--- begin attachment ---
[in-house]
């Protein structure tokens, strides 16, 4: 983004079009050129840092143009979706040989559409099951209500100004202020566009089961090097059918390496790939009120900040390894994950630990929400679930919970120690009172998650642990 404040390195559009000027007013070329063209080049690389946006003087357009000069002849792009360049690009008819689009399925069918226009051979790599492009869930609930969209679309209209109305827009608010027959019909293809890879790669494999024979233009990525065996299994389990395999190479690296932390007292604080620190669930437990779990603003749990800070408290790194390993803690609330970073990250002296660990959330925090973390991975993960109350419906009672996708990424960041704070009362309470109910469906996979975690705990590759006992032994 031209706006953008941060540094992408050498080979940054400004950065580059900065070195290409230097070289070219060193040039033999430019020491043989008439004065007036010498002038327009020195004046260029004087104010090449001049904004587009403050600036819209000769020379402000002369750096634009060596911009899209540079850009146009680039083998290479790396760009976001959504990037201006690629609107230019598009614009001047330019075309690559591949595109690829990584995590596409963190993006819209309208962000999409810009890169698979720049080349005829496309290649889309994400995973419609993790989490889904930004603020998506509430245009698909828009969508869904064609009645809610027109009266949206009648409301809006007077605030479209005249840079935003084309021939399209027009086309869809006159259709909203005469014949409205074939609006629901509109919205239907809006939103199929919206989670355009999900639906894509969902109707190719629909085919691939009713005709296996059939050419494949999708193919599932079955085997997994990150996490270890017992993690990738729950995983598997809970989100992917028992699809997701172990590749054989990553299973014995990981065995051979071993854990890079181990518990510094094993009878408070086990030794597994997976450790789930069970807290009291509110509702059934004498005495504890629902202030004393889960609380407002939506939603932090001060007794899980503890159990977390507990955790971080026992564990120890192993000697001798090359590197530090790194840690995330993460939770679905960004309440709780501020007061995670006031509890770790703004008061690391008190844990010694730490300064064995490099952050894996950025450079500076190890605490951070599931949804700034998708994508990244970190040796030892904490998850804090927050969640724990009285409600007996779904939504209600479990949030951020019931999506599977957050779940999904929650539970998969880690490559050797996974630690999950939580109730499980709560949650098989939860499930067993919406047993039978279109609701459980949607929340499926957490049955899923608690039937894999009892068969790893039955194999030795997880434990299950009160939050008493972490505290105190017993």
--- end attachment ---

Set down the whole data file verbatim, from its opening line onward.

[in-house]
């Protein structure tokens, strides 16, 4: 983004079009050129840092143009979706040989559409099951209500100004202020566009089961090097059918390496790939009120900040390894994950630990929400679930919970120690009172998650642990 404040390195559009000027007013070329063209080049690389946006003087357009000069002849792009360049690009008819689009399925069918226009051979790599492009869930609930969209679309209209109305827009608010027959019909293809890879790669494999024979233009990525065996299994389990395999190479690296932390007292604080620190669930437990779990603003749990800070408290790194390993803690609330970073990250002296660990959330925090973390991975993960109350419906009672996708990424960041704070009362309470109910469906996979975690705990590759006992032994 031209706006953008941060540094992408050498080979940054400004950065580059900065070195290409230097070289070219060193040039033999430019020491043989008439004065007036010498002038327009020195004046260029004087104010090449001049904004587009403050600036819209000769020379402000002369750096634009060596911009899209540079850009146009680039083998290479790396760009976001959504990037201006690629609107230019598009614009001047330019075309690559591949595109690829990584995590596409963190993006819209309208962000999409810009890169698979720049080349005829496309290649889309994400995973419609993790989490889904930004603020998506509430245009698909828009969508869904064609009645809610027109009266949206009648409301809006007077605030479209005249840079935003084309021939399209027009086309869809006159259709909203005469014949409205074939609006629901509109919205239907809006939103199929919206989670355009999900639906894509969902109707190719629909085919691939009713005709296996059939050419494949999708193919599932079955085997997994990150996490270890017992993690990738729950995983598997809970989100992917028992699809997701172990590749054989990553299973014995990981065995051979071993854990890079181990518990510094094993009878408070086990030794597994997976450790789930069970807290009291509110509702059934004498005495504890629902202030004393889960609380407002939506939603932090001060007794899980503890159990977390507990955790971080026992564990120890192993000697001798090359590197530090790194840690995330993460939770679905960004309440709780501020007061995670006031509890770790703004008061690391008190844990010694730490300064064995490099952050894996950025450079500076190890605490951070599931949804700034998708994508990244970190040796030892904490998850804090927050969640724990009285409600007996779904939504209600479990949030951020019931999506599977957050779940999904929650539970998969880690490559050797996974630690999950939580109730499980709560949650098989939860499930067993919406047993039978279109609701459980949607929340499926957490049955899923608690039937894999009892068969790893039955194999030795997880434990299950009160939050008493972490505290105190017993």